* Warning: Contains Offensive Language.*

Big B “Hooligan” :

Yep, that’s cancer, the one I know anyway. The one that destroys lives, hopes and dreams and doesn’t care who it hurts in the process.

Like many people, not just doctors, my life has been affected by cancer in so many ways. Some good, but mostly a real pain in the knackers way.

It has taken the lives of family members: Aunty Lil (lung & throat), Uncle George (Bowel). Aunty Violet (ovarian) Aunty Pat (Breast) Grandad Pops (NHL), Cousin Susan (Brain) and Aunty Maureen (Multiple Myeloma), and most recently of all Stepdad David (kidney & prostate), almost a full house of cancer diagnoses, yet, only one of them a smoker, non of them drank or would be considered obese, at least not by today’s standards. Ordinary people, leading ordinary lives, until an extraordinary disease sapped the life force from their bodies.

Then, as a GP, I’m tasked with the unenviable role of solving the crystal maze of diagnostic pathways to find the cancer before it has time to spread. Or, if it has spread, initiate the palliative care pathway to a dignified and hopefully painless death. It feels like I am doing both, on an increasingly frequent basis and piece by piece my heart is breaking with every new human tragedy I witness.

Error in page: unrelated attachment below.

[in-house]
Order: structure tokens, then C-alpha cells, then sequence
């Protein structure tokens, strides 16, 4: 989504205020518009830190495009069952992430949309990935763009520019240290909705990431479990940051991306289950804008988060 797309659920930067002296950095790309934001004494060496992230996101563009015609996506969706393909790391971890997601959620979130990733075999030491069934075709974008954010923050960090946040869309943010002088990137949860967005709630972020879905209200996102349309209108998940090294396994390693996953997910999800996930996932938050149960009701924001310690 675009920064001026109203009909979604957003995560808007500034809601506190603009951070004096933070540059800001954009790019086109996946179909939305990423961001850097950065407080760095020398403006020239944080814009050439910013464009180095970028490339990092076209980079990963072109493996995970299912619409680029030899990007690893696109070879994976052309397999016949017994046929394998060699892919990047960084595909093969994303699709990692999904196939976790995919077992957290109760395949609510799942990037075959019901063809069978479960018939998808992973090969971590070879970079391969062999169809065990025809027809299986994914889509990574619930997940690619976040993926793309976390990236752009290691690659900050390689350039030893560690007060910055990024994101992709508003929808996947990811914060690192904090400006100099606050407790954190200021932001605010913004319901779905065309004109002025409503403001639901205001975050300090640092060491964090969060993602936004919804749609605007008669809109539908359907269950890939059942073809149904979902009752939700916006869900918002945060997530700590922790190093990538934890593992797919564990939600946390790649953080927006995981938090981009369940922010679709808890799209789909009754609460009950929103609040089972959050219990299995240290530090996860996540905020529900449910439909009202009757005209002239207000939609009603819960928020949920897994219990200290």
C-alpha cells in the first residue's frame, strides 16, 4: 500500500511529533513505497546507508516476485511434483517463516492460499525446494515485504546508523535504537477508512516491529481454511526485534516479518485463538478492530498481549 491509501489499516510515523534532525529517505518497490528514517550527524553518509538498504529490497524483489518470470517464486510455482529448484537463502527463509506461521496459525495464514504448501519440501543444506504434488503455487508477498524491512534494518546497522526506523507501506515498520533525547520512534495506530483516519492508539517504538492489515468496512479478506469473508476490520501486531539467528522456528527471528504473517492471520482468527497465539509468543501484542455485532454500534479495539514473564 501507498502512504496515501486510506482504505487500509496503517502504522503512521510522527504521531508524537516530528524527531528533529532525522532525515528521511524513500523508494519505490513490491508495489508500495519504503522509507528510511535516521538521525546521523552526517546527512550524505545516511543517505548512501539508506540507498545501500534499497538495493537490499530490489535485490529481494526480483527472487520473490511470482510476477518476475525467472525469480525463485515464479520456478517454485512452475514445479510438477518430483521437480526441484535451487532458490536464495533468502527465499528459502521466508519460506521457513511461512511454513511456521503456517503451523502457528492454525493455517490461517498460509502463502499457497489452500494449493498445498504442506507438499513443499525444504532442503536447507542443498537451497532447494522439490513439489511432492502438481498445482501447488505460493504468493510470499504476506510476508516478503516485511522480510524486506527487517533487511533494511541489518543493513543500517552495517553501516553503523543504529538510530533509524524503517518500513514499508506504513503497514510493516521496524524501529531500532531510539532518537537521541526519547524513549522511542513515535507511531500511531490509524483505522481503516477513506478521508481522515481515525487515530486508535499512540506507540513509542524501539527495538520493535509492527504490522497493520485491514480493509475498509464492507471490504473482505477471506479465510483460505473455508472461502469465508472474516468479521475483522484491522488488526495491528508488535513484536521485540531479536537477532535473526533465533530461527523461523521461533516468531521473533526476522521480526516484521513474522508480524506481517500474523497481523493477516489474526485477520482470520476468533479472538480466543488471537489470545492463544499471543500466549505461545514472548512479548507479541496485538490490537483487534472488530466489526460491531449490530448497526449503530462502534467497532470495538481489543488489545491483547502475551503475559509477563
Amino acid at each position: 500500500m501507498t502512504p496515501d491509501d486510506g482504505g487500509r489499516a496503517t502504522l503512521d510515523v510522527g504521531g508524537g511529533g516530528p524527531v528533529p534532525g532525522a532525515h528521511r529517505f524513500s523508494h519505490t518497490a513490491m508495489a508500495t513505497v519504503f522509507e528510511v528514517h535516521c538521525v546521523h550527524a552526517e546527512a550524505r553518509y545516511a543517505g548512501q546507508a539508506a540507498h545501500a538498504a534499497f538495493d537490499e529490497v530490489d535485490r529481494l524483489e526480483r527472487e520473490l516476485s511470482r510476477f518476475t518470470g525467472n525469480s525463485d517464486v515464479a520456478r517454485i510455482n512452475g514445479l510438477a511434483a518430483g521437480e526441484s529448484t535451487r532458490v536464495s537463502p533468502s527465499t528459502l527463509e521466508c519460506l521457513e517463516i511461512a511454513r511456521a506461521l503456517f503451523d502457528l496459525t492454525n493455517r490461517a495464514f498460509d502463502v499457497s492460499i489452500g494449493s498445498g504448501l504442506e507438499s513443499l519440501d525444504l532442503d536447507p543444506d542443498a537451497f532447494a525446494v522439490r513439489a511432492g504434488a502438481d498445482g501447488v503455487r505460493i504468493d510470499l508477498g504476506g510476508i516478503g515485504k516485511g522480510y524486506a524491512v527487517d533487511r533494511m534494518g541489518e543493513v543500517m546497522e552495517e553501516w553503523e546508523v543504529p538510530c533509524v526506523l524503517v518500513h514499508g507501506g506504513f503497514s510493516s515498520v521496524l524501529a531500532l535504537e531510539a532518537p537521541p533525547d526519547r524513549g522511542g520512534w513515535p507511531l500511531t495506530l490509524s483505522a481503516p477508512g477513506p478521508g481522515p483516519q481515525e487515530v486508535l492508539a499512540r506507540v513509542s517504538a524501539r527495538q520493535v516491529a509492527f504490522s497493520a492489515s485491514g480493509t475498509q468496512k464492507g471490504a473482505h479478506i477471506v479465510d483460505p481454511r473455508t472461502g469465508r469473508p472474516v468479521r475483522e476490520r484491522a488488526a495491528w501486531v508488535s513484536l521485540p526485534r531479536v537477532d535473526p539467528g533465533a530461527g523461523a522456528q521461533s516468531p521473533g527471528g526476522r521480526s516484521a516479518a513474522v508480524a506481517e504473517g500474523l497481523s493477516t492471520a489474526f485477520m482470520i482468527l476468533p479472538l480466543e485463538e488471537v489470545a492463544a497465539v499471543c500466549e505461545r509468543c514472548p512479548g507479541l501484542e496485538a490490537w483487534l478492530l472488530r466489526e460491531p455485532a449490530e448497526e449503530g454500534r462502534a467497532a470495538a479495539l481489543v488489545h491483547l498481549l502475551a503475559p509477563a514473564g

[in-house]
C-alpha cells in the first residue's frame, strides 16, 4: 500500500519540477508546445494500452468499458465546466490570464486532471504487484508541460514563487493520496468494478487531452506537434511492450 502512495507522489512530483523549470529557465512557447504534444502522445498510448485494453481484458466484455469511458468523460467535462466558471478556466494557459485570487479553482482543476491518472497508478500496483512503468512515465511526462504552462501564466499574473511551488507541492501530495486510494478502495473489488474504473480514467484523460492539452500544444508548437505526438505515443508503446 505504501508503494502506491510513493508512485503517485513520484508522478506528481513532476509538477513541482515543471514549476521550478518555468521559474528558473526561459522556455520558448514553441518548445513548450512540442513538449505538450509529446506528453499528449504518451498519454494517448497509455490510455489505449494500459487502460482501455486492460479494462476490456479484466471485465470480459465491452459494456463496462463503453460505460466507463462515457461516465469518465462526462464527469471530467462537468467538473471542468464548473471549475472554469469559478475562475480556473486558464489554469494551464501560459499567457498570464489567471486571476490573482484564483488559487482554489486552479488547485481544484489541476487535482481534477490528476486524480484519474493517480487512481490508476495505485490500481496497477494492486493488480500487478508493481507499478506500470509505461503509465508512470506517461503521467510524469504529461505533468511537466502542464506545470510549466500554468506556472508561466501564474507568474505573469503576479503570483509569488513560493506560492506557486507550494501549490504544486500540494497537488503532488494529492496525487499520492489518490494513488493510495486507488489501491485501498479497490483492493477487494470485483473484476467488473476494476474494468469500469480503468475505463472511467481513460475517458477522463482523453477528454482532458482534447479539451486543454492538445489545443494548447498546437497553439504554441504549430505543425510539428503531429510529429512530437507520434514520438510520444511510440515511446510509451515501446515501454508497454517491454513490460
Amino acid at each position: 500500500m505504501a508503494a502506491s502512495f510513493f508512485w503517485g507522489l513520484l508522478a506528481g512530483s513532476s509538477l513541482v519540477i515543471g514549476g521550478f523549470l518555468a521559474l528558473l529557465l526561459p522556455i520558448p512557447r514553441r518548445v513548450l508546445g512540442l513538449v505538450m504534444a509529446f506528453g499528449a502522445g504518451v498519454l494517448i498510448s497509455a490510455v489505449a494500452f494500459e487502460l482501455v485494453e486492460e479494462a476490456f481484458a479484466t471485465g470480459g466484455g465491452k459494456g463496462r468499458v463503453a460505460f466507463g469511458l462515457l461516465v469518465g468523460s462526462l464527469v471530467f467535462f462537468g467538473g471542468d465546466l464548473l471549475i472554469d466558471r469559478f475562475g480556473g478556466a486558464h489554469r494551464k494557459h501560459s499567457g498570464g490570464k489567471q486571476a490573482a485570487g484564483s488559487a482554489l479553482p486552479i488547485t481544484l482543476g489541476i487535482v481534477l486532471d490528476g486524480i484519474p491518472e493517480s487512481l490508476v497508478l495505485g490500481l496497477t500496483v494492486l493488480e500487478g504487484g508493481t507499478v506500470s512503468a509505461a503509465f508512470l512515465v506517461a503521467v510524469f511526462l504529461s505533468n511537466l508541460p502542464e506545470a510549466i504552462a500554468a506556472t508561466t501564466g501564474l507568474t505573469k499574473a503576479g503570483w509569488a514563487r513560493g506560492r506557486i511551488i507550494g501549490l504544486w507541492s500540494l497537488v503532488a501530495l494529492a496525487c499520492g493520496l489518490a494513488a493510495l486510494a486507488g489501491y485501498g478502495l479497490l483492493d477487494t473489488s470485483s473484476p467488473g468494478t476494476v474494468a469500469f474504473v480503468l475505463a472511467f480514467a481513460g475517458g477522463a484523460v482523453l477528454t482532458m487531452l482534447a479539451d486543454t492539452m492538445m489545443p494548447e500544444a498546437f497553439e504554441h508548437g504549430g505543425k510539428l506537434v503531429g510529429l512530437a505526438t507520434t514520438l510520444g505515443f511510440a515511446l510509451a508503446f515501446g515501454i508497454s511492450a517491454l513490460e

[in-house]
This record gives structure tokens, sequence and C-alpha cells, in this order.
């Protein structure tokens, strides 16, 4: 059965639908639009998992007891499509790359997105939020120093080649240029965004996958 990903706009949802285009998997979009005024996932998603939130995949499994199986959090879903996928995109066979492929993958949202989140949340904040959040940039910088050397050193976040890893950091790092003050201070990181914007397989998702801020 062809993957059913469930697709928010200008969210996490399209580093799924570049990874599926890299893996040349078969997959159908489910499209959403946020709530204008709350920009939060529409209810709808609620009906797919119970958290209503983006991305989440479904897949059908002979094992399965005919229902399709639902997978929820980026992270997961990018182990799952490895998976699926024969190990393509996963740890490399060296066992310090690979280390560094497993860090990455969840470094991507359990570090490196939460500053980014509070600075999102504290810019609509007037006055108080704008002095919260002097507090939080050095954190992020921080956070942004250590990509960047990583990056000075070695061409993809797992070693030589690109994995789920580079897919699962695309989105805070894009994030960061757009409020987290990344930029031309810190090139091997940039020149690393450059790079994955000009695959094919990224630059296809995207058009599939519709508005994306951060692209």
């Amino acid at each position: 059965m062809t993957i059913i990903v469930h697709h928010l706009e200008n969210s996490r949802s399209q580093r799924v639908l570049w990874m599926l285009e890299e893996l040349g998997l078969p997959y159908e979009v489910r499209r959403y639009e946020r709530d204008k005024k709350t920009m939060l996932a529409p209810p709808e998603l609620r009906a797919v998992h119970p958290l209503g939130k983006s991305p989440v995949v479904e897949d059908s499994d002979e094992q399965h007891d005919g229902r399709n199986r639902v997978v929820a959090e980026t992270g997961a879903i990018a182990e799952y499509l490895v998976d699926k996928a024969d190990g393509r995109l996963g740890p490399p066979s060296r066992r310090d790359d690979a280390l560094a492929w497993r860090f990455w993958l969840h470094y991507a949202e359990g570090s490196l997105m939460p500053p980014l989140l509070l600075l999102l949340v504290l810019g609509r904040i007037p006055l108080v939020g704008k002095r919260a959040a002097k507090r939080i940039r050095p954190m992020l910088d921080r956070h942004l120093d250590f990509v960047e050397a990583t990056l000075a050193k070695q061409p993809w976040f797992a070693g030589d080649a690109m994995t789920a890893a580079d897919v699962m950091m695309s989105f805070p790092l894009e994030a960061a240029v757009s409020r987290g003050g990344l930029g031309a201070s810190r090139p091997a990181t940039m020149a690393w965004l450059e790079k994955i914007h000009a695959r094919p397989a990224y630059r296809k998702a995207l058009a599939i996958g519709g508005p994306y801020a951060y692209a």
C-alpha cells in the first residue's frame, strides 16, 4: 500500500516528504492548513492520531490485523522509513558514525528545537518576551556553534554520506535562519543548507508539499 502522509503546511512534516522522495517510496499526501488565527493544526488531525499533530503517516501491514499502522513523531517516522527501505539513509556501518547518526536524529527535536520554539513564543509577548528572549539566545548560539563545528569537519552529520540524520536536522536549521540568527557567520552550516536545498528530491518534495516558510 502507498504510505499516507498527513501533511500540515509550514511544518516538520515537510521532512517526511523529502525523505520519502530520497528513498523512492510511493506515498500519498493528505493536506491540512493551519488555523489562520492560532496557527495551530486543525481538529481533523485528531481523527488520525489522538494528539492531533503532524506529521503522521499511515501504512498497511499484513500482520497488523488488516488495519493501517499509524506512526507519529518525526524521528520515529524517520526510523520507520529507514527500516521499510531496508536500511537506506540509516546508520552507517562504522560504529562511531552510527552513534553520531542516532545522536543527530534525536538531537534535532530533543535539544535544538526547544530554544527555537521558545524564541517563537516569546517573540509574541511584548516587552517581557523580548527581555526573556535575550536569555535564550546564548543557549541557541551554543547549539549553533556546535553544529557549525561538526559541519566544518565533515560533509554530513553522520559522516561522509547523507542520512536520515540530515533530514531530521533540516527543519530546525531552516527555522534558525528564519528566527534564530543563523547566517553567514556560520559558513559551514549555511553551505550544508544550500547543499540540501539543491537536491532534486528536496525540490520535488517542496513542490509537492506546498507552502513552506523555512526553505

More than any other disease, there is something about cancer that channels our horror of the idea that we are all going to suffer a long and painful relegation from life. We have grown to fear it above all else, because it is the enemy within, something foreign growing inside us, loitering on our terraces, stealing our energy and destroying all that we hold sacred about the beautiful game we love.

And what makes it worse, these are not the opposition fans, but our own supporters violating the stadia and destroying the club they once held so dear – These are the Hooligans of cancer and let us never forget they are a part of us and any attack on cancer is ultimately an attack on oneself, which is what makes it both so difficult to treat and so unspeakably terrifying.

Cancer Slam Poem by Kiante Miles:


To be Continued!